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Police guard outside the LAPD headquarters during a protest of the death of George Floyd, a black man who was in police custody in Minneapolis, in downtown Los Angeles, Wednesday, May 27, 2020. (AP Photo/Ringo H.W. Chiu)

 

As we reported Saturday, LAPD officers who’d worked hundreds of hours of overtime attempting to keep people and property safe during the recent protests and riots and looting sprees were informed after the fact that since the $40 million overtime bill was more than the LAPD had left in their budget they’d be receiving comp time instead of cash.

That has not gone over well.

In addition to grueling hours on riot duty, in the last two weeks LAPD officers were smeared by Mayor Eric Garcetti, who referred to them as “killers” and pledged to take $150 million from their budget and use it to “fight systemic racism” instead.

For some, being stiffed on overtime was the last straw.  Morale is at “rock bottom,” Fox LA’s Bill Melugin reports, and in one division (which provides security for the city’s Metro bus/subway system), 43 officers canceled their shifts Monday.

According to LAPD sources who spoke with RedState, morale is indeed at rock bottom. Satirical police reports and “wanted” posters featuring Chief Michel Moore are making the rounds among rank-and-file officers, like this one provided to RedState reporting “theft by trickery” by the Chief.

LAPD Morale at "Rock Bottom" After Officers Stiffed on Overtime; Some "Cancelling" Their Shifts

LA Police Protective League Vice President Sgt. Jeretta Sandoz told Fox LA:

“The officers have lost trust. They were told cancel days off, cancel vacations, and we will pay you cash overtime. Then a memo comes out that they have no more cash.

“The officers are not happy right now. Aside from taking bottles, bricks – I don’t know what else they can handle. And now to be told there’s no cash, they’re at their wit’s end.”

She continued:

They’re not robots; they’re human beings. And to have city leaders turn their back on them in the midst of a pandemic as well as riots and protests, angry mobs that were attacking them on the front lines when they’re trying to protect life and property, it’s hard for them right now.”

Sandoz explained that since comp time can be redeemed for cash at retirement and is paid out at the officer’s pay rate at the time it’s redeemed, not the rate when it’s earned, it could end up costing the city much more than $40 million.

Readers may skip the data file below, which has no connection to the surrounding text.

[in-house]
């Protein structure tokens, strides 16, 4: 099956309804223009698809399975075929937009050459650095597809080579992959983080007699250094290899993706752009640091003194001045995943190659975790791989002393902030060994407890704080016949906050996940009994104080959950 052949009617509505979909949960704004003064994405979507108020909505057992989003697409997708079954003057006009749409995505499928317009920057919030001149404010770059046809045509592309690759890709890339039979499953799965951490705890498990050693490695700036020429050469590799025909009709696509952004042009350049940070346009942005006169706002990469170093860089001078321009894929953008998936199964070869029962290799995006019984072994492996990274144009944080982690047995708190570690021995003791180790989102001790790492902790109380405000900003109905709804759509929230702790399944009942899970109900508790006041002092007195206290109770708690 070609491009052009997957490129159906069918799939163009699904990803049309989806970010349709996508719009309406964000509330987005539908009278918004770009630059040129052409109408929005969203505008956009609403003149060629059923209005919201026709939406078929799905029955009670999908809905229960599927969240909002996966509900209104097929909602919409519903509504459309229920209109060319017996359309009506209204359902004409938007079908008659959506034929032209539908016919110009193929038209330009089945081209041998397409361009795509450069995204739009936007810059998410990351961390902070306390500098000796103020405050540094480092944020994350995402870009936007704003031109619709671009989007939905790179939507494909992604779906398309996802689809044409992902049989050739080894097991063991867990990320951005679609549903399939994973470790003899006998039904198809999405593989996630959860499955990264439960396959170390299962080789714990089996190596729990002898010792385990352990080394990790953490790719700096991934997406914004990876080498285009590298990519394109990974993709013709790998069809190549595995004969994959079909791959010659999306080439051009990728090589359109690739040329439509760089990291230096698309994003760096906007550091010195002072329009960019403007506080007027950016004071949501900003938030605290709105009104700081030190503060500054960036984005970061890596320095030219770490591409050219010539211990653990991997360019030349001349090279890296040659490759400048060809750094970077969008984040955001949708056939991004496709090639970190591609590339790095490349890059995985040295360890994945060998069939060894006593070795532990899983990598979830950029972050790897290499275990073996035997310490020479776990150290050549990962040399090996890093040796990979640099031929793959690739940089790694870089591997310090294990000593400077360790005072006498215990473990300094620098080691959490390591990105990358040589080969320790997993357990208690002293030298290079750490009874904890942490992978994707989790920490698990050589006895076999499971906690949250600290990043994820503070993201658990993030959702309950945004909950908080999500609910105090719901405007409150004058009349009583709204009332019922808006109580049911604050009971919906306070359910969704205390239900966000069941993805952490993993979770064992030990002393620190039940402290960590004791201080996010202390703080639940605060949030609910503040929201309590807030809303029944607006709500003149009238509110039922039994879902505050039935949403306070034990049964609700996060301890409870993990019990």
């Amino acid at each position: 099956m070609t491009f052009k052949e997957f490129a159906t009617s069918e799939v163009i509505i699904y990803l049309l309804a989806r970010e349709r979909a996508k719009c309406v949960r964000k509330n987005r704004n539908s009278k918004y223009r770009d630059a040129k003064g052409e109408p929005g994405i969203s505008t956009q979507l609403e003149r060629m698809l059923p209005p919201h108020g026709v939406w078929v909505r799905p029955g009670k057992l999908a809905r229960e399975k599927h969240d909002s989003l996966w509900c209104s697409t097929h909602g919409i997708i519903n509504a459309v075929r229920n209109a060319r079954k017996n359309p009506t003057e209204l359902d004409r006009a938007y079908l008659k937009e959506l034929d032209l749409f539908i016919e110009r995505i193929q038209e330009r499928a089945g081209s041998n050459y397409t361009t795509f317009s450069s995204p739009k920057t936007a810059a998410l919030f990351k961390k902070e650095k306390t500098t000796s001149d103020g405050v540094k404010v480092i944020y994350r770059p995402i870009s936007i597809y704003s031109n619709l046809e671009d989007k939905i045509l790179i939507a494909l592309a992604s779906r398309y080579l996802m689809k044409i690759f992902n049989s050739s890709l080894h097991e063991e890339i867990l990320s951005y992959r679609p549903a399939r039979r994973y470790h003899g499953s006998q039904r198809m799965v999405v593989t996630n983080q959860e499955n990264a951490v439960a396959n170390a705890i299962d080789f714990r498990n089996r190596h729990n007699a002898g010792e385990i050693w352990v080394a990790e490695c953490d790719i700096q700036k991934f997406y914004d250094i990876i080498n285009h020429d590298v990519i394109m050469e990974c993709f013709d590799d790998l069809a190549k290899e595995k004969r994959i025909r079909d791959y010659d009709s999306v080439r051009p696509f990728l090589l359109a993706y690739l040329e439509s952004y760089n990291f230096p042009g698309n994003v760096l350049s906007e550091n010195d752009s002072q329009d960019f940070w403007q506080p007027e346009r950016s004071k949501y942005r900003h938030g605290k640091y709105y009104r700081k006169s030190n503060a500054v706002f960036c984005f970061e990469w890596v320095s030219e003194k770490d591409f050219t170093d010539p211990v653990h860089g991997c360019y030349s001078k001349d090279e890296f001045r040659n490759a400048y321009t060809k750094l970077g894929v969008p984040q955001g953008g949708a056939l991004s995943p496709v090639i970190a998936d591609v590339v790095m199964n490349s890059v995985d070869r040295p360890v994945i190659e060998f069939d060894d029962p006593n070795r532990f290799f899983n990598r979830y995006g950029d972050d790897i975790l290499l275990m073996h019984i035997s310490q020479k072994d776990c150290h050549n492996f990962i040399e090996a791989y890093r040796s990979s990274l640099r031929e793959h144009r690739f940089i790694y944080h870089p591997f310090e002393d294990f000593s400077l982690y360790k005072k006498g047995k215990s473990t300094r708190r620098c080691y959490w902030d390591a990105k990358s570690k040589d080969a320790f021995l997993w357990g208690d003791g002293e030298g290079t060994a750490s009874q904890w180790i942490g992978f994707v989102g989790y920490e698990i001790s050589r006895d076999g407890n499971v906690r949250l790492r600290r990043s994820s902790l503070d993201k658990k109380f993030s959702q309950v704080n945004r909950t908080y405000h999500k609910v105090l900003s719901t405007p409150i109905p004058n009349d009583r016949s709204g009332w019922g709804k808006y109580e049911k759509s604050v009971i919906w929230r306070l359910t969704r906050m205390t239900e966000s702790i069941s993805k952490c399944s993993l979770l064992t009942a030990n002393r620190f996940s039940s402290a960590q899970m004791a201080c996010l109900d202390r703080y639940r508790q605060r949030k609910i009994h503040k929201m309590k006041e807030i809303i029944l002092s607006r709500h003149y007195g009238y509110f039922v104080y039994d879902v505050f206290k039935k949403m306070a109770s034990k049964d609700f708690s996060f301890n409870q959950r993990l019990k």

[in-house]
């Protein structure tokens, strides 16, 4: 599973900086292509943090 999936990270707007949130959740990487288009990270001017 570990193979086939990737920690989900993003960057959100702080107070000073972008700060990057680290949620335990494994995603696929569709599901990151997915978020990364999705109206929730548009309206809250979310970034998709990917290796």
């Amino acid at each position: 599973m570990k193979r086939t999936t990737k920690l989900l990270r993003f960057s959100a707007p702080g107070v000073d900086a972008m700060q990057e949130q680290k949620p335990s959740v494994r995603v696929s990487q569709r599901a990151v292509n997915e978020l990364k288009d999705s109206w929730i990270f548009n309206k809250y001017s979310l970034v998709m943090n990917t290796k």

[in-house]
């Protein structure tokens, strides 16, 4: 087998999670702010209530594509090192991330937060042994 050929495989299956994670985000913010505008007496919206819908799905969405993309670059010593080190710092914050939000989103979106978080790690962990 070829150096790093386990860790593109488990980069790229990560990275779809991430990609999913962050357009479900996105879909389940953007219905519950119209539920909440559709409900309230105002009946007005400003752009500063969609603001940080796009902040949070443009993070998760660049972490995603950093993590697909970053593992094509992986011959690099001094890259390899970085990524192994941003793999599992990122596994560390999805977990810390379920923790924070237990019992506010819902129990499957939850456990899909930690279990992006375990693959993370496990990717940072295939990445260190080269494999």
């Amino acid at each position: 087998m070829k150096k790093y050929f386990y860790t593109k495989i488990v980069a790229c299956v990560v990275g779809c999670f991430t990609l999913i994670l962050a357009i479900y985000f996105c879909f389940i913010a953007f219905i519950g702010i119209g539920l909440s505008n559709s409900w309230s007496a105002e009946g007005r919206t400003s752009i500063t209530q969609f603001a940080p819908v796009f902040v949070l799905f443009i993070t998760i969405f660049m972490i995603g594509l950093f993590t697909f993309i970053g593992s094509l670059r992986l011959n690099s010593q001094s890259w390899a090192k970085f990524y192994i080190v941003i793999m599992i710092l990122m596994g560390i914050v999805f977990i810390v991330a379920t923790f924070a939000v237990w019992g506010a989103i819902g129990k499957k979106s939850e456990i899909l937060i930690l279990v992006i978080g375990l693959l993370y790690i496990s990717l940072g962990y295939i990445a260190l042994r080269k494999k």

Later Monday, an LAPD spokesman replied to Melugin’s request for a comment.

It reads:

“The Los Angeles Police Department offers cash overtime to officers when it is available, and when those allotted amounts are depleted that compensation is offered in time. The COVID-19 pandemic and full mobilization of the department depleted that cash reserve before the end of the fiscal year and we transitioned to comp time last week. Regarding MTA details, consistent with our notice officers will be compensated in time, and when the MTA reimburses the Department the officers’ time compensation will be converted to cash.”

According to Moore’s initial notice, officers assigned to MTA security (the agency contracted with LAPD to provide officers rather than creating its own security force) will receive the cash for overtime, but only after MTA has paid LAPD. The notice informed officers that procedures for that conversion would be communicated to them in the coming weeks. In the meantime, LAPD must show that the officers have been compensated for time worked in some way.

In addition, an LAPD spokesman told Fox LA that “the overtime decision is necessary to get the budget back in check, and that officers will eventually be paid further down the road.”

A new fiscal year starts July 1, but since the City Council’s budget committee has recommended nixing a planned 7 percent increase in the LAPD’s budget and instead reducing the 2021 budget by $150 million, it’s unclear how that bill can possibly be paid.

Jennifer Van Laar
Jennifer Van Laar is Deputy Managing Editor at RedState and founded Save California PAC. Follow her work on Facebook and Twitter. Story tips: [email protected]

 
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